Has anyone made homemade horseradish? I want to dig up a few roots and try it. I have my grinder ready to go outside so I don't stink up the house. I would rather use a tried and true recipe than use one off the internet and not like it.
Yes, every year but always in spring. There is no real "recipe" regardless of what you see online. I peel and grate mine in the food processor and then switch to a chopping blade after letting the fumes settle down for awhile. We like it coarsely ground. For immediate use I add 3/4-1tsp kosher or sea salt (iodized salt can discolor the product) and enough white wine vinegar to make the consistency desired. Regular white vinegar is fine but sharp tasting. I prefer the mellow flavor of white wine vinegar which is easily available and inexpensive. Let the mixture sit for an hour because it may absorb most of the vinegar & salt and appear dry. Add more vinegar if desired but no more salt. I usually refrigerate a half pint (1 cup) at a time. For future use, I grate the remaining roots and freeze in one cup molds. Then, whenever I want horseradish, I defrost the prepped roots and add vinegar and salt.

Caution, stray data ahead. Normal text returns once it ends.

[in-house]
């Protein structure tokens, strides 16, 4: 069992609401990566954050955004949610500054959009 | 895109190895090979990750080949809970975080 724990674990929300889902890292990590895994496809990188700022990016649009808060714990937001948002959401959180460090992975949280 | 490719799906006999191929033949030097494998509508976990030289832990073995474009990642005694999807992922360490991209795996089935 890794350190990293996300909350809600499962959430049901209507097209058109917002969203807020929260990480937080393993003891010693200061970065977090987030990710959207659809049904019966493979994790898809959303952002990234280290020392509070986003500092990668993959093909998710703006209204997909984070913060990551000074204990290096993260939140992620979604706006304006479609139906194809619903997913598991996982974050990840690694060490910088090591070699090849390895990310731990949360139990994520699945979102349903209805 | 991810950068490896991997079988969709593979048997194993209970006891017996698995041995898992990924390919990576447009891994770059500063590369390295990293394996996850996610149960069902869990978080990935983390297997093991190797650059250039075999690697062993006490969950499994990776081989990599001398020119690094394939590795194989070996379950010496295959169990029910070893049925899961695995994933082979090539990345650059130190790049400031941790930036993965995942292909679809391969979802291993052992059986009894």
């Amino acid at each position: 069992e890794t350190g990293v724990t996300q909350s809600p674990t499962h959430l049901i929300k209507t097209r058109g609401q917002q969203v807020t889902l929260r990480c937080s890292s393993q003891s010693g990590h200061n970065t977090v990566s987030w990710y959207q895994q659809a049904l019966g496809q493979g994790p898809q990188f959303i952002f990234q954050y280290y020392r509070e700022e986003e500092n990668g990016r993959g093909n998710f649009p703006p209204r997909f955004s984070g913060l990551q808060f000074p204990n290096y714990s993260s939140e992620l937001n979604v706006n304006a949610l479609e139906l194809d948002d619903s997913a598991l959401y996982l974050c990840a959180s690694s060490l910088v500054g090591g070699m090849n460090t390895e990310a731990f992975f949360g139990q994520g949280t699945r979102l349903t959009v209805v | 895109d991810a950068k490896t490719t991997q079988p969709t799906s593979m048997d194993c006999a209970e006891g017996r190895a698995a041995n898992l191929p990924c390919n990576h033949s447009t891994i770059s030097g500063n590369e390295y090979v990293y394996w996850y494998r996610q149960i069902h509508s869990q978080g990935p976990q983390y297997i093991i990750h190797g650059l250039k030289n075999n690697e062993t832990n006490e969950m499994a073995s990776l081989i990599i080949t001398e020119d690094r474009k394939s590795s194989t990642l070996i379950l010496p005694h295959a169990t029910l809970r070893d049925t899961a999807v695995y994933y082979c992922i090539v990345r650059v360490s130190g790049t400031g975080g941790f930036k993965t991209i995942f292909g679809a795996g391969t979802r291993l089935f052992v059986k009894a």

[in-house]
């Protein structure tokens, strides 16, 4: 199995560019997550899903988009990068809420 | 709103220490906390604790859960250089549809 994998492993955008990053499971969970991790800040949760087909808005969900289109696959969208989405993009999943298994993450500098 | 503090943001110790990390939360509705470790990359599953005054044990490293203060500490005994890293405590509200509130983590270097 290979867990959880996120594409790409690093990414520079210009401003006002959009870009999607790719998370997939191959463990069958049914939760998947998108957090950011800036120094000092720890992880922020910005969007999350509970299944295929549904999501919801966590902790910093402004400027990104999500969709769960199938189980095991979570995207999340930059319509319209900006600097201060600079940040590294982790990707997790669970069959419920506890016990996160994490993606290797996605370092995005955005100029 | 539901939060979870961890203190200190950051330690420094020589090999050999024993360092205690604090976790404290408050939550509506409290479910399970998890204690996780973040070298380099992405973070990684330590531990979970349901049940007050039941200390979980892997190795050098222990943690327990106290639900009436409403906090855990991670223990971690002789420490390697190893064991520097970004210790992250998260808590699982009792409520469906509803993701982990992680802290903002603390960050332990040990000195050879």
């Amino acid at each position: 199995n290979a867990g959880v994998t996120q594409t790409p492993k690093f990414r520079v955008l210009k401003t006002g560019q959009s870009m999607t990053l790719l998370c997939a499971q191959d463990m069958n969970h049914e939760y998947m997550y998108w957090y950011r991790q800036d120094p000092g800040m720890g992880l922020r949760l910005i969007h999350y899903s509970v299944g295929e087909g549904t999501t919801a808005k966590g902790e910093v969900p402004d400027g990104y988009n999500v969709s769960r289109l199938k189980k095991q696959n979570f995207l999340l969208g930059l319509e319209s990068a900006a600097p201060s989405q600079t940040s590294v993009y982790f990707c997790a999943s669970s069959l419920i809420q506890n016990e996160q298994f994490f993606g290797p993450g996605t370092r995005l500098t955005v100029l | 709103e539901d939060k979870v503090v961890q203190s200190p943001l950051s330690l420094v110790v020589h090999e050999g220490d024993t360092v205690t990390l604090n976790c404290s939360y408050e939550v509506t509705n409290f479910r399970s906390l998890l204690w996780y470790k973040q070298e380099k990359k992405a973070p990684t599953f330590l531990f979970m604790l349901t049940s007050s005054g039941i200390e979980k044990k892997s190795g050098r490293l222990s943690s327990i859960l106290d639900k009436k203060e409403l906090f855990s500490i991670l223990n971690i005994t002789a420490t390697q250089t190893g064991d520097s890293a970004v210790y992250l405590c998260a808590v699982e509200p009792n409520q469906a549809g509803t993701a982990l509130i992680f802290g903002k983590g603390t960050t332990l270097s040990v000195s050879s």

I could have sworn I talked about this awhile back but can't find the post for the life of me. The search feature here is something else altogether.
Thanks!! I thought I requested a recipe a while ago too and couldn't find it. I thought I was dreaming. Oh well.
The 'old timers' here say that you can dig up horseradish in any month with an 'r' in it. I will probably wait until spring to do it as I think the ground is beginning to freeze here. It was 12 degrees this morning.
Another friend said that she just puts sugar in it, but to me, that would be way too sweet. Cousins of mine just grate it and put a pinch on their rye bread and slice of ham. I tried it once and it cleared my sinuses. An acquired taste, I'm sure.
Ruth, I'm pretty sure the discussion was with you because I recall the cousins who use it grated on bread. Very Scandinavian, I think. I purposely grate my own because most store brands have sugar which we don't care for at all. It's traditionally served as part of the symbolic foods during the Passover Seder and alongside a poached fish dish during the main meal. Trial by fire for little kids and a good double dare dollop for older kids.
Thanks Laurel. Your food always sounds so good. I am just a mediocre cook, I wish I would have paid more attention to my mother when she tried to teach me. As a teenager, that was the last thing I wanted to do. My poor DH ate a lot of mac and cheese when we first got married.
I think I will wait until spring to try it. The ground seems like it is a little frozen already. DS wants to be here to help so I will have him do the grinding. mwa ha ha.
I will have to make sure that I have some fresh bread when I grind it so we can grate a little bit to try.